7. Wow, this is amazing. So there is no substantial benefit to eating organic, then. Phew, I will stop worrying about that!

    • @Andrea, not quite – organic vegetables might very well contain more nutrition than regular ones due to more focus on healthy plants and less on volume.

      On the other hand, organic means that it potentially has less synthetic toxins. It could be that they have to use varieties that have more natural toxins 🙂

      • And, of course, synthetic pesticides are biologically unexpected. We simply don’t know what the long-term result is in the human species of consuming them daily in every plant food we eat, and indirectly via every non-organic amimal food we eat.

  8. Hi Paul,

    What are your thoughts on organic vs. conventionally grown/raised food?

    And do you think this following statement is true: “Organic pesticides that are studied have been found to be as toxic as synthetic pesticides,”

    • Hi Monnyica,

      I think both are similarly healthful if fresh, but organic is generally cared for better between harvest and sale.

      The statement is peculiar because organic means no pesticides. I think they are trying to say that natural food compounds can be as toxic as human-applied pesticides, which is true. However, that doesn’t mean you want to eat pesticides. Fortunately pesticide levels are low even in non-organic food.

      Best, Paul

  9. Yeah I had always believed that organic = no pesticide, but I stumbled on articles about “myths about organic food” that stated otherwise:

    – In fact, organic farmers do use pesticides. The only difference is that they’re “natural” instead of “synthetic.”
    – there are 20 chemicals which are approved by the US Organic Standards and these are used all the time in organic food production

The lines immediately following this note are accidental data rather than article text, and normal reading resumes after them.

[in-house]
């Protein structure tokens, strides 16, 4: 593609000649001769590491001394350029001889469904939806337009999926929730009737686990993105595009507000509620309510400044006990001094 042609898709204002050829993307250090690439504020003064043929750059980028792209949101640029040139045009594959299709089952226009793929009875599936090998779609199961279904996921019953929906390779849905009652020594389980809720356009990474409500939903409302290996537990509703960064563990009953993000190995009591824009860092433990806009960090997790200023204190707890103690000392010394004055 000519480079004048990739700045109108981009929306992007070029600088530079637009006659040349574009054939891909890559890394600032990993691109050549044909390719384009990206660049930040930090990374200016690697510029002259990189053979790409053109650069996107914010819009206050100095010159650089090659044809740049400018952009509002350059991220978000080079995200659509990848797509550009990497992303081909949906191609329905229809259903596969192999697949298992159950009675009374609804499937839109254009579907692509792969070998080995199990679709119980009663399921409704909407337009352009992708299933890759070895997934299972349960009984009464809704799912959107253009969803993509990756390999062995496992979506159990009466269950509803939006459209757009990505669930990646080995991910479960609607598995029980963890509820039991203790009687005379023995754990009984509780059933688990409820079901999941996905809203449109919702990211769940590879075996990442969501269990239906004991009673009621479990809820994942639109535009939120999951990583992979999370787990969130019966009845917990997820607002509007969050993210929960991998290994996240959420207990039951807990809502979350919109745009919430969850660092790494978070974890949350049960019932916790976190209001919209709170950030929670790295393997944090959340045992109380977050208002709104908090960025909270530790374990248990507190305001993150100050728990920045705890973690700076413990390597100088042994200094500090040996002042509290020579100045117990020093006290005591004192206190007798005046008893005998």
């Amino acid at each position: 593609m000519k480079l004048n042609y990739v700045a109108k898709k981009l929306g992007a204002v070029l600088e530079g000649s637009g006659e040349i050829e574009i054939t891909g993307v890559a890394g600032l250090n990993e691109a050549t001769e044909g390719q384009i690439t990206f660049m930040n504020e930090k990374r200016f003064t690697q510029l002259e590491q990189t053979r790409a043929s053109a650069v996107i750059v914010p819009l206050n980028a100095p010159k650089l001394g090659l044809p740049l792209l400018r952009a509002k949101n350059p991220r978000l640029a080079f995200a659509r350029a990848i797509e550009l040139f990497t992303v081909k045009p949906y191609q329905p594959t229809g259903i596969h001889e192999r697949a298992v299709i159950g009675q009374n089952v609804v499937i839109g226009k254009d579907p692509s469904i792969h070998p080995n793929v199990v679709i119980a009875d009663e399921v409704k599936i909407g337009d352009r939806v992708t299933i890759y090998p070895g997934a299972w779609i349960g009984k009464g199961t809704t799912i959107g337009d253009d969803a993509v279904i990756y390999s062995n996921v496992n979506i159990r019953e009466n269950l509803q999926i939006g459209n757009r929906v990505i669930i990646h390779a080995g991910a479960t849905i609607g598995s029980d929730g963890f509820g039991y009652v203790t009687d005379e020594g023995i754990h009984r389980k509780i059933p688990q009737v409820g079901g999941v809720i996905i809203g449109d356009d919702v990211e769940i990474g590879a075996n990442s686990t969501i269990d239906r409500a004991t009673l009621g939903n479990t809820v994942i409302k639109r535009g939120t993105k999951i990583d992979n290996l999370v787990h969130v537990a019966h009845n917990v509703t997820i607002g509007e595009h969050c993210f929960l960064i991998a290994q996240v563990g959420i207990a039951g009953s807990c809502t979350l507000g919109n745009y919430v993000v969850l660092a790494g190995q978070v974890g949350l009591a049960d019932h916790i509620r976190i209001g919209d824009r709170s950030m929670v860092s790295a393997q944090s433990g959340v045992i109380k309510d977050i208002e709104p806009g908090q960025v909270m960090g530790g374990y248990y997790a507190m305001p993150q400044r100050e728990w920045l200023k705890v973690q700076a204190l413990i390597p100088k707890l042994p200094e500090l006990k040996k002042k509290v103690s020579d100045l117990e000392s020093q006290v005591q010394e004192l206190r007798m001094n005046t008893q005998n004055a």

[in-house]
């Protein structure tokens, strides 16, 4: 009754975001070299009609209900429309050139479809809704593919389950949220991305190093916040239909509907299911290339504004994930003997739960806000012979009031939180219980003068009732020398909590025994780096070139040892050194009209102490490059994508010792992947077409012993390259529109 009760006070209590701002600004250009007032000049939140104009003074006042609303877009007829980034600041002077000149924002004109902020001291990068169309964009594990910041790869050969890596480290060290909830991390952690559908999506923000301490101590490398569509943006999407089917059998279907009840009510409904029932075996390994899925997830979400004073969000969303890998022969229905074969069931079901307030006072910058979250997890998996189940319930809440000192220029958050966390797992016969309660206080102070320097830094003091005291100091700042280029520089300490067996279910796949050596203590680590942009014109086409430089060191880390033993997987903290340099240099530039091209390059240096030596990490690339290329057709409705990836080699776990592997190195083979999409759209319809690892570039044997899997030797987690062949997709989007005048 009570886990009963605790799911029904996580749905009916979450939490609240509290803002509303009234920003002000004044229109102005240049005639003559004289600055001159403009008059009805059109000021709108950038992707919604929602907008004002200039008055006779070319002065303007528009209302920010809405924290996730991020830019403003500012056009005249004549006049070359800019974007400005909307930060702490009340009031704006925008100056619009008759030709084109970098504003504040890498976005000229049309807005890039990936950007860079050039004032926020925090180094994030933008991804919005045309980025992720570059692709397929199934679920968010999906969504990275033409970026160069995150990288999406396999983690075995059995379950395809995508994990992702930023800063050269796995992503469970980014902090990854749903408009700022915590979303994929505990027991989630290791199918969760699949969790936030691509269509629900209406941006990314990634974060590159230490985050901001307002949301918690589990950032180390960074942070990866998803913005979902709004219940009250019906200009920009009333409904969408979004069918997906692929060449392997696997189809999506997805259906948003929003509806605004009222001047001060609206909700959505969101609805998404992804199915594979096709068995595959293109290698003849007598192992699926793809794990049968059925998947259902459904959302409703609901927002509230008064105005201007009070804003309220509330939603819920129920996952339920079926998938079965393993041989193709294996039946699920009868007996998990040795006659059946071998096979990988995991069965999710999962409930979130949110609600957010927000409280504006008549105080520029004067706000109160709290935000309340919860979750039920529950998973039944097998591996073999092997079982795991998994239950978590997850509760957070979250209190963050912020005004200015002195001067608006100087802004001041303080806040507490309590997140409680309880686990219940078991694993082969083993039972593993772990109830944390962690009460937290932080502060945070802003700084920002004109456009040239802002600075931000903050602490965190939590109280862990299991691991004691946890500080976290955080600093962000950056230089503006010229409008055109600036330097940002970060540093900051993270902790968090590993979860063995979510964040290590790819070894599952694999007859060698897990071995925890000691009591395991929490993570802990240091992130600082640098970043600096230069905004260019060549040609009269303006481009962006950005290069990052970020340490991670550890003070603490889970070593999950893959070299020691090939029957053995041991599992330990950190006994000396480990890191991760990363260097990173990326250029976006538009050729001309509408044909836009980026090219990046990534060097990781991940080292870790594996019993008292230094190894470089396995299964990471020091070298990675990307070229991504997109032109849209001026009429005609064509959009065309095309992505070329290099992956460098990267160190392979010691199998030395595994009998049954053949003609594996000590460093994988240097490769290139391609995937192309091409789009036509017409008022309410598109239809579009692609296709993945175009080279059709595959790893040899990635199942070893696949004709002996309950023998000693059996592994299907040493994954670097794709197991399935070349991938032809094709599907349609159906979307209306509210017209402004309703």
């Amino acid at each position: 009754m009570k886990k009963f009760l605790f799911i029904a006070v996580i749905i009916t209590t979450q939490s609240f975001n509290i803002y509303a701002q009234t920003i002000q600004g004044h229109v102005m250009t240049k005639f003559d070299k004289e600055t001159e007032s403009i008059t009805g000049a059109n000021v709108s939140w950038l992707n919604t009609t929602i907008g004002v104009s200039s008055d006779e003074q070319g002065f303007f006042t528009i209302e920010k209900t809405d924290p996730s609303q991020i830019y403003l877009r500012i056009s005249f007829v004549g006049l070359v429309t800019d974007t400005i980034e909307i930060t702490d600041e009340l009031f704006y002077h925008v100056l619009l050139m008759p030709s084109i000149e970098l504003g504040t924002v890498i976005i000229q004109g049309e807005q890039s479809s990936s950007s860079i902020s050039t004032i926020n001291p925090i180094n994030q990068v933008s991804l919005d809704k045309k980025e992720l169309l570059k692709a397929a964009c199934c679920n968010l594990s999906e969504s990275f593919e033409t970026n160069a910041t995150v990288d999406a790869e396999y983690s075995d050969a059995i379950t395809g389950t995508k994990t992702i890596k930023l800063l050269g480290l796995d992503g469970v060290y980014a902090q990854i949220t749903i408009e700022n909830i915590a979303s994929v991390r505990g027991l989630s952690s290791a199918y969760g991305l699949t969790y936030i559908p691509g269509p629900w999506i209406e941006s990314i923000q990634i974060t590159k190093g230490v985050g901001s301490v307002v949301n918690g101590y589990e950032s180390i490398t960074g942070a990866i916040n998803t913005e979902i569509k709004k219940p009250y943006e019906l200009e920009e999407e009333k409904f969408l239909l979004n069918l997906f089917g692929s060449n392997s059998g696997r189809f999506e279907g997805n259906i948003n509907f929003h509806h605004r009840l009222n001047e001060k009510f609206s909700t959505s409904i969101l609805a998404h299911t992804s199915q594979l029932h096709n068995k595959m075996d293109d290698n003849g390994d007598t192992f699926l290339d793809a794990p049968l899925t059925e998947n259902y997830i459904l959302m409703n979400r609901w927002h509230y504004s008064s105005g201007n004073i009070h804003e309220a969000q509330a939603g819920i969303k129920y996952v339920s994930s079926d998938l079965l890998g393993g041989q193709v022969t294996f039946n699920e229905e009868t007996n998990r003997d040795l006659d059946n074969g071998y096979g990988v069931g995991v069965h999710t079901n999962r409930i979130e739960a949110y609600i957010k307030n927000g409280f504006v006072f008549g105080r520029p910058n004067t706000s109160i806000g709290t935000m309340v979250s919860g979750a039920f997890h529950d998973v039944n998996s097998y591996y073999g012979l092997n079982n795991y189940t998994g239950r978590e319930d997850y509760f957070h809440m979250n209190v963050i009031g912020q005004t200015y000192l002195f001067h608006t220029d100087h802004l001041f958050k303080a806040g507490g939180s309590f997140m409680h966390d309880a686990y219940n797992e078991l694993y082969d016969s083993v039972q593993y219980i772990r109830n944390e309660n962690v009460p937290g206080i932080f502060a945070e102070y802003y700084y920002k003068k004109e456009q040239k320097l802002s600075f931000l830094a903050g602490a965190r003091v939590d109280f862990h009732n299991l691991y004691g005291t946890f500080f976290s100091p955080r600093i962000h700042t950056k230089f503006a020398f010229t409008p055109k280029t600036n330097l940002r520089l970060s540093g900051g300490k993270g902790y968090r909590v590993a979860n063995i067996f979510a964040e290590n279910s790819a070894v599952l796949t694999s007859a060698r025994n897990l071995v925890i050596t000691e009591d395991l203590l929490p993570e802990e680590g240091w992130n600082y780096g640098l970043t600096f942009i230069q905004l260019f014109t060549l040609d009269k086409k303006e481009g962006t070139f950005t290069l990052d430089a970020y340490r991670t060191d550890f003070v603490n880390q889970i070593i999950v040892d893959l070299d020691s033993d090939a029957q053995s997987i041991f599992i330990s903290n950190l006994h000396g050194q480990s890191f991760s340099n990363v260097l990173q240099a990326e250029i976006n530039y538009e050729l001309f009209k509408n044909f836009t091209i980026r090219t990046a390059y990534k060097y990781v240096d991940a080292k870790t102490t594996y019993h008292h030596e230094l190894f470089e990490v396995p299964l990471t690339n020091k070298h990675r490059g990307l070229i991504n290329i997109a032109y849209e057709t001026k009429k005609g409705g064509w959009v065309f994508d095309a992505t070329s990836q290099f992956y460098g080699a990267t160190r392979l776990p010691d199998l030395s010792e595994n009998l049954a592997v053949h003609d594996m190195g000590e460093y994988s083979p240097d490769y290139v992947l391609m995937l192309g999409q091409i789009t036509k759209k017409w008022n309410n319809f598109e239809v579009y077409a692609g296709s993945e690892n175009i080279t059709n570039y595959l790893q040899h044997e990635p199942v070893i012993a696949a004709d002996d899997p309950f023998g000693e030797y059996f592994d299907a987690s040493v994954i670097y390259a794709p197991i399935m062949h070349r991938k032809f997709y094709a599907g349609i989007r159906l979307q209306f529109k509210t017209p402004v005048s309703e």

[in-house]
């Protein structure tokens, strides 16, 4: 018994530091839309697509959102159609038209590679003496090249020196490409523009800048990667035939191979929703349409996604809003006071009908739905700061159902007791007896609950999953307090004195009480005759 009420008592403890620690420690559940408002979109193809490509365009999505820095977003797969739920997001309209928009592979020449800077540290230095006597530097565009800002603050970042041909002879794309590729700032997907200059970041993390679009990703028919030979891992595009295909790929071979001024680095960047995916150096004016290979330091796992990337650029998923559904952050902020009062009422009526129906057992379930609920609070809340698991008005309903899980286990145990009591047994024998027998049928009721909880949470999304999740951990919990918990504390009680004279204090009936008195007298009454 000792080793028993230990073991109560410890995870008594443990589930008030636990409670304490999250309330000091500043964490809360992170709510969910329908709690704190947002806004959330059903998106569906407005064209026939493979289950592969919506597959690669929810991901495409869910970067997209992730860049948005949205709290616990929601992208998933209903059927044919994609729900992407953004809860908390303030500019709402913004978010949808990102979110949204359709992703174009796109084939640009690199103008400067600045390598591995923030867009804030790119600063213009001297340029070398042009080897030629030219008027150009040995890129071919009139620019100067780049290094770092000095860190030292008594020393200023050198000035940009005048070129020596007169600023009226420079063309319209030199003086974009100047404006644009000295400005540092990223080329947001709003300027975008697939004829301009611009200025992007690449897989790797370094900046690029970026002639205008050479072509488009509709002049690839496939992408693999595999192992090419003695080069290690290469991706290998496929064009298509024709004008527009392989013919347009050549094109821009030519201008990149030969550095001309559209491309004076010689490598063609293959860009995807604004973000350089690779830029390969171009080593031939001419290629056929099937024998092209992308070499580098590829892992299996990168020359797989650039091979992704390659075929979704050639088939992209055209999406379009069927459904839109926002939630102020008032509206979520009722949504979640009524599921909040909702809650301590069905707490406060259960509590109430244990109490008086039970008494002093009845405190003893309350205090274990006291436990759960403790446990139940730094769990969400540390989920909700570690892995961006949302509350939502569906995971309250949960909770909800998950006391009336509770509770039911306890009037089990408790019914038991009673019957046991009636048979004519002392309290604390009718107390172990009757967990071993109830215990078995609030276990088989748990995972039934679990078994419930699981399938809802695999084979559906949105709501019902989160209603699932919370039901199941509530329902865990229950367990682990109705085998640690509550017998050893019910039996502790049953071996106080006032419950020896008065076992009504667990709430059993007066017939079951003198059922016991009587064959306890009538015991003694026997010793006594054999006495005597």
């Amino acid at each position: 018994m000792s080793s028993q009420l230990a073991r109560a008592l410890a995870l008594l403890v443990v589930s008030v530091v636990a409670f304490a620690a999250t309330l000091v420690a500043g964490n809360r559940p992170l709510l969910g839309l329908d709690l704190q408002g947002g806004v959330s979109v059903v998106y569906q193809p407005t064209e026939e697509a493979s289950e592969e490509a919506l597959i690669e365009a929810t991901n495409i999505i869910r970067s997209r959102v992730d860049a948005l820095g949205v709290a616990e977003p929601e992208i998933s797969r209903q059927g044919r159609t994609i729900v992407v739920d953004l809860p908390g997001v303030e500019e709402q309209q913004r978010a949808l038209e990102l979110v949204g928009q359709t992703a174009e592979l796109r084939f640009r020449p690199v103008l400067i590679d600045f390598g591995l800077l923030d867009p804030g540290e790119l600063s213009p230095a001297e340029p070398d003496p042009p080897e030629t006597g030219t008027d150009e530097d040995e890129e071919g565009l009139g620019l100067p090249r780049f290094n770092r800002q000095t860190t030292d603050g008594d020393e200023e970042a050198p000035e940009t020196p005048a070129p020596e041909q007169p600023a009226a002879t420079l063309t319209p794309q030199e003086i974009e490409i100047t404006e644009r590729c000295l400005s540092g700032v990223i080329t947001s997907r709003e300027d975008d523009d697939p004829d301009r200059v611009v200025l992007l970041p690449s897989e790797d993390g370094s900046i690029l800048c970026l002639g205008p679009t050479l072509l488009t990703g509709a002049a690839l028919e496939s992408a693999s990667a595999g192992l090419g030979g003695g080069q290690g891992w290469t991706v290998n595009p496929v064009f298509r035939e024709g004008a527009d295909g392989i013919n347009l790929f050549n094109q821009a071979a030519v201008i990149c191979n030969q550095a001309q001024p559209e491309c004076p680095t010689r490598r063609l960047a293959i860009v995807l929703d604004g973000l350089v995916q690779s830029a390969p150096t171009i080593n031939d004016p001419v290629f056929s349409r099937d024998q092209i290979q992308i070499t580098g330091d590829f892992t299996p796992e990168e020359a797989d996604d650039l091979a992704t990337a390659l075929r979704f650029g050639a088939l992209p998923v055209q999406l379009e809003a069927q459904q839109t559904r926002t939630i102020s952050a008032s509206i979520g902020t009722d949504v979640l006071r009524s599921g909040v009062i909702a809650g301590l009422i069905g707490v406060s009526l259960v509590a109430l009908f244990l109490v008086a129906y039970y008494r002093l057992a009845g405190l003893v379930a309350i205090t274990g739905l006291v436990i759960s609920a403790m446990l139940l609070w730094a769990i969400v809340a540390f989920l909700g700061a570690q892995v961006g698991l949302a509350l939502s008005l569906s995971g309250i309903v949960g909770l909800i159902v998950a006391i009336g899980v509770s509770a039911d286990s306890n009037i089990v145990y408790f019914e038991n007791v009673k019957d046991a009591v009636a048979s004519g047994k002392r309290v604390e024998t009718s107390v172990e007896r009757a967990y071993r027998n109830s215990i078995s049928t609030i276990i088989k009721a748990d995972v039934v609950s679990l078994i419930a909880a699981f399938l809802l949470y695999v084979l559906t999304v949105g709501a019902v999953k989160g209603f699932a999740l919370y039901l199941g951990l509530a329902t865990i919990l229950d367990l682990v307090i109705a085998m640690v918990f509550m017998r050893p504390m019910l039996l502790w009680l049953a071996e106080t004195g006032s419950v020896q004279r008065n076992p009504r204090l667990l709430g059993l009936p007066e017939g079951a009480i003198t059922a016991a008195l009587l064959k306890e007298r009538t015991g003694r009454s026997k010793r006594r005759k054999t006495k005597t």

– A pesticide, whether it’s natural or not, is a chemical with the purpose of killing insects
    – Sadly, however, “natural” pesticides aren’t as effective, so organic farmers actually end up using more of them!
    – “Organic pesticides that are studied have been found to be as toxic as synthetic pesticides,”
    – Organic pesticides include rotenone, which has been shown to cause the symptoms of Parkinson’s Disease
    – But just because something is natural doesn’t mean that it’s safe or healthy — consider the examples of hemlock, mercury, lead, toadstools, box jellyfish neurotoxin, asbestos — not to mention a nearly infinite number of toxic bacteria and viruses (E. coli, salmonella, bubonic plague, smallpox).

    After going through all the links below, I am still not sure what to believe. I would love to hear your thoughts. I’m just wondering if paying for organic is really worth it? I feel like someone just told me Santa doesn’t exist…

    • Hi Monnyica,

      Well thank you, you’ve taught me something. However, I still believe that the level of pesticides is going to be too low to matter for health, so I wouldn’t avoid organic because of pesticide concerns. We buy both organic and conventional but generally prefer the taste and texture of organic, which I think is superior mainly due to more careful handling after harvest and a more expeditious route to market.

      Best, Paul